Also infamously Asian, is that the students clean the school. One of my co-workers joked that is why the school is so dirty. It is not what I would call dirty, but it is not what I would call clean either. Everyday before 7th period there is 20 minutes built into the school day called “clean up” time. Each student is designated a different clean up job in their home room or around the school. For some students it takes a few reminders that they need to actually use the broom and not hit their friends with it 😁 There are times when it seems like we need a spring cleaning, but I also think it is part of the experience of teaching in Taiwan.
School lunch is also different. Students are served buffet style in different locations. Elementary students eat in their classrooms and are allowed to take what they want to eat. There is a make shift lunch room set up near the teacher’s office where students all bring their own lunch containers, usually metal bowls, to pick what they want to eat for lunch. and then some sort of protein. It always includes rice and some kind of vegetable. Not all students get school lunch, many bring their own from home or pick up something at the convenience store on campus. Yes, you heard that correct there is a convenience store on campus. There is a cafeteria next to the convenience store where you can get box lunches. I admittedly like the school lunch that comes with rice, a meat (fish, chicken, beef), cabbage, and sometimes egg or other vegetables it depends on what the cooks decide on. It is also ridiculously cheap, $50NT which is less than $2.00 US dollars.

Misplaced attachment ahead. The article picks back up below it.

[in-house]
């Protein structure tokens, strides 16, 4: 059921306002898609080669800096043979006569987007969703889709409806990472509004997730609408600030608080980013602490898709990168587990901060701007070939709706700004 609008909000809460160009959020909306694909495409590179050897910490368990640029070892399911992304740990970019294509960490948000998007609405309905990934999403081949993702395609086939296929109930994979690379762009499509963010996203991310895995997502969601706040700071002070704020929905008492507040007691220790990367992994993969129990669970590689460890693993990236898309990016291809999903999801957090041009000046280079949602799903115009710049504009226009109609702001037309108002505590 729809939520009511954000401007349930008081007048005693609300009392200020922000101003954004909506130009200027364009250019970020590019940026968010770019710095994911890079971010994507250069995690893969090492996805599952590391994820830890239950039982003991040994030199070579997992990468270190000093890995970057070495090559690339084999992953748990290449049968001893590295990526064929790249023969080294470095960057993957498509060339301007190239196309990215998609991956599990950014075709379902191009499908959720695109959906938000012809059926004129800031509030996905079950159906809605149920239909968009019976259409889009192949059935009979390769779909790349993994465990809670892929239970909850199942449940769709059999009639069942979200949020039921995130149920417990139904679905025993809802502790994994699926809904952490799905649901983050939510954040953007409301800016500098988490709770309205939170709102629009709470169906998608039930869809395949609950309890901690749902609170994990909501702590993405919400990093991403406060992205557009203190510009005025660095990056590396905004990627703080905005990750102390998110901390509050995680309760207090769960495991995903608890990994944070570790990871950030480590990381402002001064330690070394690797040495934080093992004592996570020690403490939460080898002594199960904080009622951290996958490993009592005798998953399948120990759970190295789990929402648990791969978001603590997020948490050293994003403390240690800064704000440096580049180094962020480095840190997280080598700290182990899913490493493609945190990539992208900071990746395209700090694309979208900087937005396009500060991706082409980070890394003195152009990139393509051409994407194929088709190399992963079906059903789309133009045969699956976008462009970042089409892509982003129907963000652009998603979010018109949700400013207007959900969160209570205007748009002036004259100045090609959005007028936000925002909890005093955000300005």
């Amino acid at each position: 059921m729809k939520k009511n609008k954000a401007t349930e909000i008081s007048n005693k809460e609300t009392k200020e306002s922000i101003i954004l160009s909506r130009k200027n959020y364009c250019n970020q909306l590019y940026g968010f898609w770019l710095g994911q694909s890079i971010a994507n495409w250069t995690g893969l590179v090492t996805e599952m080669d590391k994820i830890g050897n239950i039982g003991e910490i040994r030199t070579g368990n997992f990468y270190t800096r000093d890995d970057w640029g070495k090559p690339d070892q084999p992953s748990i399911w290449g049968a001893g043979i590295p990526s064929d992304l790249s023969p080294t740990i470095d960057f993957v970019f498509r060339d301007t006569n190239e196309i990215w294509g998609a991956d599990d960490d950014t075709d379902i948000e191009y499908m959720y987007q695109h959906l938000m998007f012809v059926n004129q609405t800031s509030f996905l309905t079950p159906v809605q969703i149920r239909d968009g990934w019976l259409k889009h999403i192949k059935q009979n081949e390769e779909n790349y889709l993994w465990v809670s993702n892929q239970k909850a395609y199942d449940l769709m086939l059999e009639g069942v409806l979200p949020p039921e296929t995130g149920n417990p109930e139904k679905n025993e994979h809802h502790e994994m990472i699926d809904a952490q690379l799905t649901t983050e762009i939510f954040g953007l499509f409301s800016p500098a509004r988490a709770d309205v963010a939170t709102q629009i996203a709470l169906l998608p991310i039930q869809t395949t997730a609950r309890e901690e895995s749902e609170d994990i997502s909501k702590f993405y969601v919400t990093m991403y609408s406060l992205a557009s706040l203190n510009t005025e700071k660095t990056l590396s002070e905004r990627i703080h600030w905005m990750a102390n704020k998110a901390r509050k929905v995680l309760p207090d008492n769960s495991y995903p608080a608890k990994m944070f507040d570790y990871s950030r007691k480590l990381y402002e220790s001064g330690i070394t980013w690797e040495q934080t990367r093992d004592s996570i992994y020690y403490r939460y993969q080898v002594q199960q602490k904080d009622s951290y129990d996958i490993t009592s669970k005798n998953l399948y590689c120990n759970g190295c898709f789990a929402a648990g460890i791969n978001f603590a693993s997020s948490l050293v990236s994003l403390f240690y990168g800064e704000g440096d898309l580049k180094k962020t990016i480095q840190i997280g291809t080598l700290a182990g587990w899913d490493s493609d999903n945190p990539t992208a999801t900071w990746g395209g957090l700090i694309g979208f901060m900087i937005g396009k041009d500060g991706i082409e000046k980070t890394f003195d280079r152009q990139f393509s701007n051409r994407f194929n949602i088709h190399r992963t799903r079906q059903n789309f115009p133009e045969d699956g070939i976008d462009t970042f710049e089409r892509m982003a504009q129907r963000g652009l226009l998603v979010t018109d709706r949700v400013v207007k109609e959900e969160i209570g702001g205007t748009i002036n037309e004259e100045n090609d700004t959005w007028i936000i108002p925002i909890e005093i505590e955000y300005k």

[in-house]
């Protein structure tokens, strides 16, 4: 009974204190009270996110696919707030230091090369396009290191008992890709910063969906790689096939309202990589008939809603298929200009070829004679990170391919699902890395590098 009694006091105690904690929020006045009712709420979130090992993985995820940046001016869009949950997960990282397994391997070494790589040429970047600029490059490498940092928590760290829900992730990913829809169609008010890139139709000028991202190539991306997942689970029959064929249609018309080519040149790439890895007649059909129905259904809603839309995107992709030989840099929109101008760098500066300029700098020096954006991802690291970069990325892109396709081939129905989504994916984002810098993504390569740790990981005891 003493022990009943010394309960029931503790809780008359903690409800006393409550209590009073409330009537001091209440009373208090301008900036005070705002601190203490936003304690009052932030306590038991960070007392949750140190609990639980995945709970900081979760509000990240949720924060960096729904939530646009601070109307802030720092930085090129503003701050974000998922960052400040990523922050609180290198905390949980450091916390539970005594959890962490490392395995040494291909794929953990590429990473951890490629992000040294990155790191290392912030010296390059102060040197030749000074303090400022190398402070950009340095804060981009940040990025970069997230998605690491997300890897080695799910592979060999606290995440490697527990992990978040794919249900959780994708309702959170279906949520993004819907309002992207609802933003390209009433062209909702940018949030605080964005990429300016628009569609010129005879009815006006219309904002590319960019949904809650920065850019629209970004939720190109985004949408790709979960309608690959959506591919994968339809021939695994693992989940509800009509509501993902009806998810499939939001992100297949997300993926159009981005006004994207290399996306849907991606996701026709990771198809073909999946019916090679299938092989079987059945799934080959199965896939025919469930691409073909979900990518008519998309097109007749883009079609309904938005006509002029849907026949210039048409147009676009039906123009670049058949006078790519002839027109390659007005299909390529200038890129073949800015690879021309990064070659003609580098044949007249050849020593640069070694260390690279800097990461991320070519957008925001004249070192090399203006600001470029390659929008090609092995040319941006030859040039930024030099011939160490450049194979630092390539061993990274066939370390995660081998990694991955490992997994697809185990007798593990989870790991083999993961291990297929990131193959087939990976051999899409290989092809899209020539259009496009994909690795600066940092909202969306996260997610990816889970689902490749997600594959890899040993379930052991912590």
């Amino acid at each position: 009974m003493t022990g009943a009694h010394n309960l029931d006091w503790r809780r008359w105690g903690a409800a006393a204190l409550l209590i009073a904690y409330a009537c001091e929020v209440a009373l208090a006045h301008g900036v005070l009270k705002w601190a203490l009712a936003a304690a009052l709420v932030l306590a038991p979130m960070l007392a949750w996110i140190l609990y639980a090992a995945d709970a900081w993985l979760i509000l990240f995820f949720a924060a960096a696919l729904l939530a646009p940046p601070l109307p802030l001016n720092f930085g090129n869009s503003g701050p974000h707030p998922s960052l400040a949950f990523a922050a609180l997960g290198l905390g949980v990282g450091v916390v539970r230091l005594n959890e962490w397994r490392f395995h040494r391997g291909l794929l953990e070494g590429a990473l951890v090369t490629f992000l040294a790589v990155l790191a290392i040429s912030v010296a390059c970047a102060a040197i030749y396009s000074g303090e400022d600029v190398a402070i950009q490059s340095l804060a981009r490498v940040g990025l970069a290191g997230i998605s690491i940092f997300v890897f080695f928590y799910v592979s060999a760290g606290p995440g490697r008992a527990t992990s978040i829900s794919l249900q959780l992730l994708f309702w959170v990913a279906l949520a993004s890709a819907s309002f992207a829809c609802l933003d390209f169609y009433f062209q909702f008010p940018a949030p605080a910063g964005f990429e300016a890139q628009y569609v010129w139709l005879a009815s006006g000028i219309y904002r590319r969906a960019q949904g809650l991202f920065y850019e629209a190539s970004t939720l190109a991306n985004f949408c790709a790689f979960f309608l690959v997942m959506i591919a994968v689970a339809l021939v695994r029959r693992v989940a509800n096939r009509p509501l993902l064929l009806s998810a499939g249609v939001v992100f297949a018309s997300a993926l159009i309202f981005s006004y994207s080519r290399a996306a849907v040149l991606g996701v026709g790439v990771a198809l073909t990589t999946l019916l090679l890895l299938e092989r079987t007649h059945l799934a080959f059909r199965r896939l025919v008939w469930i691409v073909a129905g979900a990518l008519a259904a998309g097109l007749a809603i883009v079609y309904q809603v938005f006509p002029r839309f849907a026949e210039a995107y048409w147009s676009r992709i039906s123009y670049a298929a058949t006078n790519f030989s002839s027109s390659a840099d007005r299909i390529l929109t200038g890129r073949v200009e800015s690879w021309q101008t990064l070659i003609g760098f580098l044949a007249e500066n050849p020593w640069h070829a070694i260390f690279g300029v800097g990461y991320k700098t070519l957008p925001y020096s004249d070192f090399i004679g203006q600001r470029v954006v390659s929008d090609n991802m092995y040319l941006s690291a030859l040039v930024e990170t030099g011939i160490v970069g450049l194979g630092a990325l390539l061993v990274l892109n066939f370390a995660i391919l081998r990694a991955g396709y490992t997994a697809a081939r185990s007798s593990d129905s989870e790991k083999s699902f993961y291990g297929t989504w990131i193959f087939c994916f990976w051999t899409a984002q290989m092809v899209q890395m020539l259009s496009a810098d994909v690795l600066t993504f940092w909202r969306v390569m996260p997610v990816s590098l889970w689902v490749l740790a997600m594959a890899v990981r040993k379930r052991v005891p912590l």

It is finals on Monday & Tuesday, so we have been really busy, but Thursday marks the end of the semester and the beginning of the long-awaited winter break! There are 20 more days of school in Taiwan. We had one three-day weekend for the observed New Years day, but other than that we have had 8 straight weeks of school, while the states had their multitude of vacations. It is nice to go on vacation at the end of the semester and we have almost an entire month of vacation for the winter break, which coincides with Chinese New Year. The blog may go dormant for a couple of weeks while we go exploring some of the islands in the Philippines, but guaranteed I will update you when I can on the adventure.
I do have a half done blog post about the almost 6 month mark of living in Taiwan… I will try to finish it this weekend!
Love and miss you all!